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7-Eleven Japan begins selling life insurance

3 Comments
By Luke Mahoney, grape Japan

Japanese convenience stores are pretty amazing. Unlike their North American counterparts, they live up to their handle and provide a host of useful services and items beyond 44 oz slushies. Customers can pay bills, make copies, receive packages, buy a relatively healthy full meal, and even pick up some bubble tea.

Nevertheless, like the rest of the retail world, the current pandemic is slamming convenience store profits as customers opt to limit social interactions such as shopping. The Japan Times reported that sales across the industry fell 10.6 percent year-over-year in April. That's the sharpest decline since data collection began in 2005. The drop is hardly surprising since the number of customers is down 18.4 percent from a year earlier.

With a business model based around quick transactions and convenient services, retailers are still serving customers despite difficult times. Owing to the "Brave New World" which businesses currently find themselves in, chains like Seven-Eleven are innovating to meet the challenges posed by COVID-19. Most notably, the franchise has begun offering life insurance to their come and go shoppers.

New Life Insurance Packages

As concerns surrounding the coronavirus continue into summer, convenience store chain Seven-Eleven Japan Co., Ltd. announced it is partnering with MS&AD Insurance Group Holdings, a Japanese insurance provider, to offer life insurance coverage. The move marks another product available from the convenience store chain while limiting in-person encounters for the insurance company.

The affiliated companies began selling cancer insurance in June. While MS&AD usually meets with customers face-to-face to sell insurance, there has been a need to limit in-person contact. To accomplish this, customers will use multi-function machines at 7-Eleven stores to register their personal information and sign up for the insurance. The companies will also establish a 24/7/365 hotline whereby insurance salespeople can further assist customers. Overall, the partnership hopes to attract some 60,000 contracts per year.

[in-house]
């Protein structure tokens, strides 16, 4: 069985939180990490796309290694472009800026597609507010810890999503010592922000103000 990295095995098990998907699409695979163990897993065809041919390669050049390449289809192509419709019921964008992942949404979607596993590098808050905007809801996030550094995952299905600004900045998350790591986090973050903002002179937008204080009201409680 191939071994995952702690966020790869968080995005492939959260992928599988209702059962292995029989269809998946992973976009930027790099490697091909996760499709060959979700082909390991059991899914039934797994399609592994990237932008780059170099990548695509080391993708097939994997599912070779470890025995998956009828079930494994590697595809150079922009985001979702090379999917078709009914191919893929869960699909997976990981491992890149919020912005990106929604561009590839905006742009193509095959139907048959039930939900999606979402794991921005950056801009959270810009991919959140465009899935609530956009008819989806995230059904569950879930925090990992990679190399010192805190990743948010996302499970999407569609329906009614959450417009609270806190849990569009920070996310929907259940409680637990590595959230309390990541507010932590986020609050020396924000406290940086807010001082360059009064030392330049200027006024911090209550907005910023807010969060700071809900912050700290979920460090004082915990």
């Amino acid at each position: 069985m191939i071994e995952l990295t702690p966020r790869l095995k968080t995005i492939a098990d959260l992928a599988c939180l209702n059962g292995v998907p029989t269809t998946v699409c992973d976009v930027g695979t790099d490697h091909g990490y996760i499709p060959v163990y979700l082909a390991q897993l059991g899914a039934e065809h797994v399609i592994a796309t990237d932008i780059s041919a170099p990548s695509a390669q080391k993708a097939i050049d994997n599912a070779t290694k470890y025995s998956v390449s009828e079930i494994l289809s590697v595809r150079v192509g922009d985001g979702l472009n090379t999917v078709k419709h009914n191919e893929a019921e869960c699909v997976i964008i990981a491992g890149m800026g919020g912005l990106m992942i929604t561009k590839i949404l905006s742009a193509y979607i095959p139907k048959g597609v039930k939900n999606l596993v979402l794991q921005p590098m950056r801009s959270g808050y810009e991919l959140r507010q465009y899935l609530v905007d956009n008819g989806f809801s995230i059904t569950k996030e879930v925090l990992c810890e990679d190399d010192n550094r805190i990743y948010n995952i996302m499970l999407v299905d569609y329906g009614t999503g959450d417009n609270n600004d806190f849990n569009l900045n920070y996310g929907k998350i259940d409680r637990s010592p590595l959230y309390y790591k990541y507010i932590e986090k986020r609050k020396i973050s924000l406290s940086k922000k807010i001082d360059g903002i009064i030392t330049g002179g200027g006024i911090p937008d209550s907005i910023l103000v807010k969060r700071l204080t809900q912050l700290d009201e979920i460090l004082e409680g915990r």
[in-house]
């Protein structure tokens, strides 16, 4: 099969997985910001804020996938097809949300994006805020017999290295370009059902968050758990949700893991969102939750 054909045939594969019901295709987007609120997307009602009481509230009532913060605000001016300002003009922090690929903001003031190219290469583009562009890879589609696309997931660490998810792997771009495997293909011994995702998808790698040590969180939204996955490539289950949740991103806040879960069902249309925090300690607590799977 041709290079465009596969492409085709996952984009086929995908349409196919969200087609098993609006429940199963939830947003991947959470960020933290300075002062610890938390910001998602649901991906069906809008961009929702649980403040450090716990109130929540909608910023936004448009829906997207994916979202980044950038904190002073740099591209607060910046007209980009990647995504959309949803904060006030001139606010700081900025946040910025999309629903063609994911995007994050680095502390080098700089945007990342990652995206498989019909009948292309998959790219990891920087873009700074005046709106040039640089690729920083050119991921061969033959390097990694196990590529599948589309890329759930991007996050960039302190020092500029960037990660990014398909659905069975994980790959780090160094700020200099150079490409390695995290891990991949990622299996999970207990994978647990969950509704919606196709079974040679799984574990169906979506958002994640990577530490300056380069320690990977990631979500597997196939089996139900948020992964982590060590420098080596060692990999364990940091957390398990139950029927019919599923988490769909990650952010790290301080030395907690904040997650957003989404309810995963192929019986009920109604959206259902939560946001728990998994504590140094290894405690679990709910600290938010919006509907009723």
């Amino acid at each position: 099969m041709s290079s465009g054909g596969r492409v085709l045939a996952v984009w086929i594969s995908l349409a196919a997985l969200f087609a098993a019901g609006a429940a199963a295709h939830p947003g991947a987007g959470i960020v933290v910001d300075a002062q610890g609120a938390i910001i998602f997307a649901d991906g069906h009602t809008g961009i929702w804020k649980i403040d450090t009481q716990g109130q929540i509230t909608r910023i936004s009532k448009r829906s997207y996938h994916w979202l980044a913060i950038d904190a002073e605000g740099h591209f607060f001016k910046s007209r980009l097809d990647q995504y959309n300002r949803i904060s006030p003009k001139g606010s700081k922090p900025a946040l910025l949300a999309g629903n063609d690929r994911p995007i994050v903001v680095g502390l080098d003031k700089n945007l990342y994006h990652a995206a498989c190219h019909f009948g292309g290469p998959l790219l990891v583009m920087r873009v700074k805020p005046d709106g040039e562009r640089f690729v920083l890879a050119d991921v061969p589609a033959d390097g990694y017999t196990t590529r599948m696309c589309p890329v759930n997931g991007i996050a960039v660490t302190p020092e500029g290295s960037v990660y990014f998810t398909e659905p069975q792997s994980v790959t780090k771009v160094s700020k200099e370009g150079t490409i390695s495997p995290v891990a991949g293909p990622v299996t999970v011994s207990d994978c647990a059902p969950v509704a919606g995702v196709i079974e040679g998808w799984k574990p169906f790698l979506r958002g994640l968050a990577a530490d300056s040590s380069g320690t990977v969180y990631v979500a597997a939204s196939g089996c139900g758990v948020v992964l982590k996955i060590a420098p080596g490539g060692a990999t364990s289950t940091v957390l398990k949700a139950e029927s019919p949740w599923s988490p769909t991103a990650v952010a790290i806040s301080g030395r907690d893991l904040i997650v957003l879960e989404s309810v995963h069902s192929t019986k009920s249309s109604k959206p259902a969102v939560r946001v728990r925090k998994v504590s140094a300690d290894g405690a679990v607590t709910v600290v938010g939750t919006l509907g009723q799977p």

Other Developments Due to the Pandemic

As mentioned, convenience stores like 7-Eleven have attempted to stay open as much as possible recently. However, business-as-usual comes with a host of novel challenges during such unprecedented times. Franchises have been forced to adopt several new measures to protect customers as well as staff.

Like many other retailers, Seven-Eleven Japan Co Ltd has implemented several social distancing methods meant to limit transmission of the virus. Since April, outlets across Japan have sported makeshift barriers between cashiers and patrons checking out. These partitions are made by hanging plastic curtains over checkout counters creating a kind of makeshift “sneeze guard” between clerk and customer.

7-Eleven and other convenience stores are also marking spots for queuing. With markers about a meter apart, they ensure shoppers maintain a safe distance while checking out. In addition to markers, other retailers have distributed social distancing fliers, while limiting the numbers of individuals allowed into a store at a given time. These moves to limit congestion allow for unfettered shopping, although with a time limit and possibly a wait required beforehand.

Cash is also increasingly viewed as a problem due to a large amount of hand-to-hand contact. Japanese retailers are increasingly relying on coin trays to limit this. Customers place their money in the tray, the staff takes it and returns any change to the tray for the customer. While the system was commonplace in Japan before the pandemic, it is currently more strictly and widely applied.

On the other hand, others are attempting to limit cash payments altogether. Convenience store chain Lawson, Inc. has introduced technology that reduces this unwanted contact. Sales registers at the chain can operate in self-checkout mode during all hours of operation. Lawson is also implementing smartphone payment systems. Shoppers can scan barcodes using their smartphone cameras and pay from anywhere in the store.

With a second wave of the virus looming on the horizon, it seems a "new normal" will be in place for the foreseeable future. As the need to avoid a complete economic shutdown is increasingly recognized, these innovations may help provide a happy middle between safety and economic security.

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© grape Japan

©2020 GPlusMedia Inc.

3 Comments
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There is no evidence that cash is a vector for viral transmission...

0 ( +0 / -0 )

 Unlike their North American counterparts, they live up to their handle...

One of the last times I was in a "North American" convenience store, I purchased a SIM card for my phone for a few dollars and later vouchers for topping up my new account. No paperwork, no waiting. I also bought a bottle of Ibuprofen for a headache. Pretty "convenient" if you ask me. Can't do those essential tasks at a Japanese store.

5 ( +5 / -0 )

Sounds like the technocrats are trying to use COVID-19 as a way to push their world wide agenda....

2 ( +2 / -0 )

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